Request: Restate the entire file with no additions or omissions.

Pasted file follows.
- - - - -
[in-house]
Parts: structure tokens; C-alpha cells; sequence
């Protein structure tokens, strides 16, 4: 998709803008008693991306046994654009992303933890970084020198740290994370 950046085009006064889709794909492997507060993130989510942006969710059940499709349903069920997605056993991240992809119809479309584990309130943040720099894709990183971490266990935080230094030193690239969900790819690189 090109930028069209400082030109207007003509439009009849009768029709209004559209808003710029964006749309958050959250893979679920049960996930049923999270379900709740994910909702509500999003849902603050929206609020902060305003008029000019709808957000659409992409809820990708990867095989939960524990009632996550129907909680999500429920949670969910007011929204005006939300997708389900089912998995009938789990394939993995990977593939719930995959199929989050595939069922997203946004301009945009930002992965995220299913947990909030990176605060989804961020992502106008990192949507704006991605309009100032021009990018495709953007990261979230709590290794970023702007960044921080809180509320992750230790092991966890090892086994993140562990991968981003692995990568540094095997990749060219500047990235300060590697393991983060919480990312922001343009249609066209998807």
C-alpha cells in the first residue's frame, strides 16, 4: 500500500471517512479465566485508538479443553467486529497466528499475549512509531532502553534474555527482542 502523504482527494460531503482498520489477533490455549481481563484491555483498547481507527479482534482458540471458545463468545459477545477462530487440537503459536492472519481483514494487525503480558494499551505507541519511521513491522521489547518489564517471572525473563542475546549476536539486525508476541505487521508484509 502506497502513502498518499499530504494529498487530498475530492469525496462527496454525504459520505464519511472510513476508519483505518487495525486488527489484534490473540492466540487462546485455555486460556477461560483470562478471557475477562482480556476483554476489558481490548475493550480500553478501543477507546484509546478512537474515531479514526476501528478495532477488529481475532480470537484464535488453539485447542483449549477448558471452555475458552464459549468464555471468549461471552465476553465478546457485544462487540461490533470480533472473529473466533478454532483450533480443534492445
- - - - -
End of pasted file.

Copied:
[in-house]
Parts: structure tokens; C-alpha cells; sequence
């Protein structure tokens, strides 16, 4: 998709803008008693991306046994654009992303933890970084020198740290994370 950046085009006064889709794909492997507060993130989510942006969710059940499709349903069920997605056993991240992809119809479309584990309130943040720099894709990183971490266990935080230094030193690239969900790819690189 090109930028069209400082030109207007003509439009009849009768029709209004559209808003710029964006749309958050959250893979679920049960996930049923999270379900709740994910909702509500999003849902603050929206609020902060305003008029000019709808957000659409992409809820990708990867095989939960524990009632996550129907909680999500429920949670969910007011929204005006939300997708389900089912998995009938789990394939993995990977593939719930995959199929989050595939069922997203946004301009945009930002992965995220299913947990909030990176605060989804961020992502106008990192949507704006991605309009100032021009990018495709953007990261979230709590290794970023702007960044921080809180509320992750230790092991966890090892086994993140562990991968981003692995990568540094095997990749060219500047990235300060590697393991983060919480990312922001343009249609066209998807």
C-alpha cells in the first residue's frame, strides 16, 4: 500500500471517512479465566485508538479443553467486529497466528499475549512509531532502553534474555527482542 502523504482527494460531503482498520489477533490455549481481563484491555483498547481507527479482534482458540471458545463468545459477545477462530487440537503459536492472519481483514494487525503480558494499551505507541519511521513491522521489547518489564517471572525473563542475546549476536539486525508476541505487521508484509 502506497502513502498518499499530504494529498487530498475530492469525496462527496454525504459520505464519511472510513476508519483505518487495525486488527489484534490473540492466540487462546485455555486460556477461560483470562478471557475477562482480556476483554476489558481490548475493550480500553478501543477507546484509546478512537474515531479514526476501528478495532477488529481475532480470537484464535488453539485447542483449549477448558471452555475458552464459549468464555471468549461471552465476553465478546457485544462487540461490533470480533472473529473466533478454532483450533480443534492445